Your guide to nutrition DNA testing

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The world of genetic testing has exploded in recent years. There are now home testing kits like our Evergreen Life DNA Test, that can tell you about your health and, as we’ll explore here, how your diet can be tailored to suit your genes.

The aim of nutrition DNA testing is to give you information and recommendations on how to create the best diet for you, using the most personal thing about you: your genetics. This is at a time when many of us are trying to be as healthy as possible. Tailoring your diet to your DNA and discovering from your own body which diet would be most appropriate for you can be a positive step to take in your bid to be healthier. Here, we explore what you can expect from nutrition DNA testing, and how it plays a part in your nutritional and overall health.

How does our nutrition DNA testing work?

The process of actually taking a home nutrition DNA test is incredibly simple. All it takes is a few easy steps:

  • You provide a DNA sample by spitting into a tube. If you’re doing an Evergreen Life DNA Test, you should also link your test to your Evergreen Life app by following the instructions in the box. You’ll then be asked to send it off in the post.
  • Your DNA will be analysed, searching for small markers in your DNA called Single Nucleotide Polymorphisms or SNPs, pronounced “Snips”. For more information please read our article on Understanding DNA testing terminology.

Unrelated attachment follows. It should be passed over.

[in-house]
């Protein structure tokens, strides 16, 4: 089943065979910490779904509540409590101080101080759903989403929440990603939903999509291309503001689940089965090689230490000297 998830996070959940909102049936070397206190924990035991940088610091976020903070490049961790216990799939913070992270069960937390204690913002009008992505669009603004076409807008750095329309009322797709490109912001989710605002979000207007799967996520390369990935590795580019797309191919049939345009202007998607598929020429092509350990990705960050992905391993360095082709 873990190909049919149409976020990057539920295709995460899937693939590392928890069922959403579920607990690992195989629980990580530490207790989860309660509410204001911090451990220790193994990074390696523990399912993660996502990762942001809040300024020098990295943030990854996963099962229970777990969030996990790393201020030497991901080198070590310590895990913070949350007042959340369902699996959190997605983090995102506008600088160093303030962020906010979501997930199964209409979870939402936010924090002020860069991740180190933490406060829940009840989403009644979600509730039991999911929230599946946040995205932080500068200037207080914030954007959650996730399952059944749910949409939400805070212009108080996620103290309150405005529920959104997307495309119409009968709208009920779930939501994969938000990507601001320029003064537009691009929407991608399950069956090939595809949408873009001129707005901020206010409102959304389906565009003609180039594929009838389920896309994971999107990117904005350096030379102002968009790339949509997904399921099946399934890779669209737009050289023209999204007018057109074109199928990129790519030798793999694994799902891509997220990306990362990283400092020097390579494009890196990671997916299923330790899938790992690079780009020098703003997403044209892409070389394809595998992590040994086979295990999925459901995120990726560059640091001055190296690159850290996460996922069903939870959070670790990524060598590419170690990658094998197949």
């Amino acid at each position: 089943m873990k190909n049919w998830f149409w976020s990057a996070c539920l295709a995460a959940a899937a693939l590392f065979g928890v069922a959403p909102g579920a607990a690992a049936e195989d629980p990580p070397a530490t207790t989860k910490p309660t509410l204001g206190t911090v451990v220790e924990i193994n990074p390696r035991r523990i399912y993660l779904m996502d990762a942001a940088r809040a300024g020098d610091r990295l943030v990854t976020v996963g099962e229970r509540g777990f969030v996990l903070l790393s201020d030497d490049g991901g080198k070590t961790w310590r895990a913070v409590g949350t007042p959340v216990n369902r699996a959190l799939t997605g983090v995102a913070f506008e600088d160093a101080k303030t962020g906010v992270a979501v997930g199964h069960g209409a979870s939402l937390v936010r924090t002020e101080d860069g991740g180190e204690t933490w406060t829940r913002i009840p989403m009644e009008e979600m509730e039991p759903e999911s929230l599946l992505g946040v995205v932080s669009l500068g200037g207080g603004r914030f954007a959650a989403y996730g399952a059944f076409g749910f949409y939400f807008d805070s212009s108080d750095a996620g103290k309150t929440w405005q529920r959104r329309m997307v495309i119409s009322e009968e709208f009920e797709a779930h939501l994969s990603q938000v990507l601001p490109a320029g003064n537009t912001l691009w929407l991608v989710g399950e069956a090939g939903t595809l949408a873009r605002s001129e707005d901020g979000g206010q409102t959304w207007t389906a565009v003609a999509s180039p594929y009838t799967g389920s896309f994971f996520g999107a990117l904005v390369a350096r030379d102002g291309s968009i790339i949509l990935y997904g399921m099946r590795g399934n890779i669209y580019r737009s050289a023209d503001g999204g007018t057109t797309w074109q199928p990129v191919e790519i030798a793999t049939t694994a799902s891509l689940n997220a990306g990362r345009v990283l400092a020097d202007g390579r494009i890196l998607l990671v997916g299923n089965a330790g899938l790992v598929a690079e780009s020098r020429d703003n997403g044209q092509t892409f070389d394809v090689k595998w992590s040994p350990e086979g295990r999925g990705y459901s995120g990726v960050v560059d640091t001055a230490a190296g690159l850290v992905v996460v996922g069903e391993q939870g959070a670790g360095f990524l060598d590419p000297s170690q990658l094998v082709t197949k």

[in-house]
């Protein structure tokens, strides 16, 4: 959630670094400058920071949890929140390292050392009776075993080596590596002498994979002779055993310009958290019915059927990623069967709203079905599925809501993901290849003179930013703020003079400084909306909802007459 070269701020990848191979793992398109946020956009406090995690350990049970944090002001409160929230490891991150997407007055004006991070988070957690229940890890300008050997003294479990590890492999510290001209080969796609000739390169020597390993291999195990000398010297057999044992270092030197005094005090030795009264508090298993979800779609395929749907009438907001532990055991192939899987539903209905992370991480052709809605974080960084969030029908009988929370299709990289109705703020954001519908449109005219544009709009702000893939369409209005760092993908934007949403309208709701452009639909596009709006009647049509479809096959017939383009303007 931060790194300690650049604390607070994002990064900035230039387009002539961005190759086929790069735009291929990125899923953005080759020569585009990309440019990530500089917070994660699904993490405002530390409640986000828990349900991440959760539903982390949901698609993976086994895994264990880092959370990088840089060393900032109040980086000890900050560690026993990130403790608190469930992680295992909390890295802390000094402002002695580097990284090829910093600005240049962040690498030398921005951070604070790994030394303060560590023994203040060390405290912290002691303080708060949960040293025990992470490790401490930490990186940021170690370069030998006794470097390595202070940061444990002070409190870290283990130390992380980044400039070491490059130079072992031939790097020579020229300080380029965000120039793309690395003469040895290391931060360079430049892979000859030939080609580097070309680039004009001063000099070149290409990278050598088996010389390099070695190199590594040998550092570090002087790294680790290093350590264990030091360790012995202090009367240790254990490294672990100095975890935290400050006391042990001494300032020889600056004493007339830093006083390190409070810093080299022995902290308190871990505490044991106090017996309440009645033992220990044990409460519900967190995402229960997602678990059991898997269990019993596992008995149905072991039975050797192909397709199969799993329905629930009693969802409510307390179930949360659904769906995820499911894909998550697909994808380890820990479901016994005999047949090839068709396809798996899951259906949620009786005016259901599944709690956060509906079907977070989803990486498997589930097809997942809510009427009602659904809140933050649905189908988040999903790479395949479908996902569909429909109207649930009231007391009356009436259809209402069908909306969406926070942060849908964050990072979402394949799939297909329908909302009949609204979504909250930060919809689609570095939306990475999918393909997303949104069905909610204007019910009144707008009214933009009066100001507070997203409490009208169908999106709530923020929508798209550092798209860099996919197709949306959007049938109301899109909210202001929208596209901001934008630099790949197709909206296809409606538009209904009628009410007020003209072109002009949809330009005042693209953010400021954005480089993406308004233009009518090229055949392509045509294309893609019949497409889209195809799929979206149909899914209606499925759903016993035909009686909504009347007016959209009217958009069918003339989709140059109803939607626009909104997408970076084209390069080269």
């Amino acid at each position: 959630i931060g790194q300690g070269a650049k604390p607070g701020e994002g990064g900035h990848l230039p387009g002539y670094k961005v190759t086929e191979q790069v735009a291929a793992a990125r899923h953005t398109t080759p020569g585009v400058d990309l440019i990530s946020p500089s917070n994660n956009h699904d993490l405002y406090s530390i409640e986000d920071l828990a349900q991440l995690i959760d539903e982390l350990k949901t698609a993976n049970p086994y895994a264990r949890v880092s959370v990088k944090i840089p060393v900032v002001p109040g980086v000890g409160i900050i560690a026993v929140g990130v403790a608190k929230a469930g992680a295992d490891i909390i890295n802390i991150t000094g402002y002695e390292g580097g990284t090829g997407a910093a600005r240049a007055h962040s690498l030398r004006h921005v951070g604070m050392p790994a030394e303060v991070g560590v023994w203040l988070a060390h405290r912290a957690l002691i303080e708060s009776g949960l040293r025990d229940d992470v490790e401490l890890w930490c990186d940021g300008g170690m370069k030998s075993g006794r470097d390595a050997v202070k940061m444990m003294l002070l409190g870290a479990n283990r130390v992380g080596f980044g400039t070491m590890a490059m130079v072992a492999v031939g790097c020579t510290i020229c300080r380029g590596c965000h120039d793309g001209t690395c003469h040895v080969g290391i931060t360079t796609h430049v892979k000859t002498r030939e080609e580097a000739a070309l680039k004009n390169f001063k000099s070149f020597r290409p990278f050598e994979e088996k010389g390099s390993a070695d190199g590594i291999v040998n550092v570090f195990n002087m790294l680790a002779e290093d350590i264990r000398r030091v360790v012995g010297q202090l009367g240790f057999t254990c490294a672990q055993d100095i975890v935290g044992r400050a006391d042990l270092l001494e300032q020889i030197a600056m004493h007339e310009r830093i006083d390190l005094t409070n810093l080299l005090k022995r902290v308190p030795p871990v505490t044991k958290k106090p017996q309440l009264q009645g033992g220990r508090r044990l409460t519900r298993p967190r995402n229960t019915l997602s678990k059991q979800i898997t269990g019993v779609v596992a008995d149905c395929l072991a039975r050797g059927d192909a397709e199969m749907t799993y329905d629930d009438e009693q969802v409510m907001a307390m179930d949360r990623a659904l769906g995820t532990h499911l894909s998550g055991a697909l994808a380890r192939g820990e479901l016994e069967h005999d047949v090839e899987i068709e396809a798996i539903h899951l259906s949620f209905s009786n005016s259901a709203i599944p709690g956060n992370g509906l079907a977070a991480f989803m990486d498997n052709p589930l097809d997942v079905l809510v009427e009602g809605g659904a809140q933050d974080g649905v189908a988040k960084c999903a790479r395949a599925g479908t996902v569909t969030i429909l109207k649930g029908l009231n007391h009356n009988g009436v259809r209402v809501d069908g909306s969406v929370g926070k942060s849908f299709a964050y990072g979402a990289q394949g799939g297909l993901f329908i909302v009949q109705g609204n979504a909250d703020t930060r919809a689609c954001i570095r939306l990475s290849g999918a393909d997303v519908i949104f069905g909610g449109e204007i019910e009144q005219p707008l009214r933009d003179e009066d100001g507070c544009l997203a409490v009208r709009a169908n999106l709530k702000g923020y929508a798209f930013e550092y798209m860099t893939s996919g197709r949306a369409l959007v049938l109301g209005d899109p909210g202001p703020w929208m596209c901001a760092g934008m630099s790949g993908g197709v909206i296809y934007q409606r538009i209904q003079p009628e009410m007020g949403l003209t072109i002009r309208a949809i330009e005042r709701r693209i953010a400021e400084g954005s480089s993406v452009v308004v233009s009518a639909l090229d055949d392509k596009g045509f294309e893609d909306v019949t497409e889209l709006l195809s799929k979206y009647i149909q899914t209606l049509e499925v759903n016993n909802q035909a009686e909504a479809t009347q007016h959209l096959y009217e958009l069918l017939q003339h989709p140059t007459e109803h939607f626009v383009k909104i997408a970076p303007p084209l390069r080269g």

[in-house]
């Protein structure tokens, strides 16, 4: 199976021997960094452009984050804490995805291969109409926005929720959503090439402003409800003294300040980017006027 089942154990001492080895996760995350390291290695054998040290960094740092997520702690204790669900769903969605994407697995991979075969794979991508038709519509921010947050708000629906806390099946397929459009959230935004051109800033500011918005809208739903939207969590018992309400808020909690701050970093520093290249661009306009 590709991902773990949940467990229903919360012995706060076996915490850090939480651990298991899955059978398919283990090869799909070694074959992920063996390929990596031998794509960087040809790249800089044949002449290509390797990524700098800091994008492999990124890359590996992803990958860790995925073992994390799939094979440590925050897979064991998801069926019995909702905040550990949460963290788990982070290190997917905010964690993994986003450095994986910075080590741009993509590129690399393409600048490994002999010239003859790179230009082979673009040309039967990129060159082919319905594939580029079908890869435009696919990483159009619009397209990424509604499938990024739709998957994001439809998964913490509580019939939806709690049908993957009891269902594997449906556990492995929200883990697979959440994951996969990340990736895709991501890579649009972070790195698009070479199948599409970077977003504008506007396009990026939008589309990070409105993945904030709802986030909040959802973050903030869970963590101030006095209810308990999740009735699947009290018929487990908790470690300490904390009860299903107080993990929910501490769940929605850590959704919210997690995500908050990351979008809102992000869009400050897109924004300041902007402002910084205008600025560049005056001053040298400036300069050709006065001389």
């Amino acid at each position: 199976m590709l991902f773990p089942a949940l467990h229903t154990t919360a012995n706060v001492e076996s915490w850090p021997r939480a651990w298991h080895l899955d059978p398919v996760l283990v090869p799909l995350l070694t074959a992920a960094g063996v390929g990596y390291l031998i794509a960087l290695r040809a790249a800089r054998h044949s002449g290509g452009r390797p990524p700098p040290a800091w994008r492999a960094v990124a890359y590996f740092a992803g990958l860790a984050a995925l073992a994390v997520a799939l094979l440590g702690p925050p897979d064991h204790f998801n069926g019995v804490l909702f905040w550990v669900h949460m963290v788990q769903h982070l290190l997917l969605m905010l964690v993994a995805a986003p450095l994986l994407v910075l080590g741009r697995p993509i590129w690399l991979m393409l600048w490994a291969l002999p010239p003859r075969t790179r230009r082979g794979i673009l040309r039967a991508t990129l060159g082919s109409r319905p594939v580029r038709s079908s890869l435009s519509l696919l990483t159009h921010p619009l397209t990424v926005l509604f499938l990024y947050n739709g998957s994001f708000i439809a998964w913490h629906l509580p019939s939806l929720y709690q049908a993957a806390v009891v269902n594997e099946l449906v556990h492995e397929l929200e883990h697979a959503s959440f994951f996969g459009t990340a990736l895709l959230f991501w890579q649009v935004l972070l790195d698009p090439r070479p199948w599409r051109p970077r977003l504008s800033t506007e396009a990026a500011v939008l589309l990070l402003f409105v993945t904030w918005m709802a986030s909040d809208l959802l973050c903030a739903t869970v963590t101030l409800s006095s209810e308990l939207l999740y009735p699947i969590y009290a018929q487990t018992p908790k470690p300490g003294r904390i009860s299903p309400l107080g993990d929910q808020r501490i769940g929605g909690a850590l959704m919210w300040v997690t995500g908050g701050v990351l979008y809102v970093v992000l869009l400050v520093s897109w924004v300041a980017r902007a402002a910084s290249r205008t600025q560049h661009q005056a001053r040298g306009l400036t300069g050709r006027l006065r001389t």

• Decades of genetic research has revealed significant links between individual SNPs and impacts on health and wellbeing. While some SNPs can actually reveal an increased likelihood of contracting certain diseases, our Evergreen Life DNA Test doesn't analyse for these, just as it doesn’t test for ancestry. This is because we want to focus on offering insights that you can do something about to improve your health.
  • Having a certain SNP does not mean the linked outcome is certain; it merely suggests it's more likely. The aim is for you to be more informed when deciding on lifestyle behaviours and therefore more in control of your health and wellbeing.
  • The information collected from the analysis we do is used to create a report about which SNPs you have. This could include genes which increase the likelihood of lactose intolerance, the ability to metabolise caffeine more quickly, craving sugar or salt, being deficient in certain vitamins, and more.
  • You’ll be sent recommendations on how you may want to structure your diet based on the results of your DNA analysis. You may find that some SNPs and their associated traits contradict each other. Don’t worry, your Evergreen Life DNA Test results help you navigate the science by giving you a balanced summary that supports you to weigh up what most of the SNPs are pointing to and make changes based on the result that comes up most frequently.
Our Evergreen Life DNA Test goes beyond nutrition testing, providing actionable insights into Fitness, Metabolism, Skin and Happiness as well as Diet. For more information, please read our article on everything you need to know about our health DNA testing.

What your Evergreen Life DNA Test will tell you

The Diet category of our DNA test provides practical insights into a number of areas, as well as what you can do to improve your diet:

  • Tendency to overeat - Whether you’re more likely to have a tendency to overeat.
  • Likelihood for sugar craving - Whether you’re more likely to have a ‘sweet tooth’.
  • Likelihood for salt craving - Whether you’re more likely to be sensitive to bitter tastes and mask them with salty foods.
  • Rise of lactose intolerance - Whether you’re more likely to be lactose intolerant.
  • Alcohol flush reaction - Whether you’re more likely to have an adverse reaction to alcohol via flushing as a result of alcohol metabolism.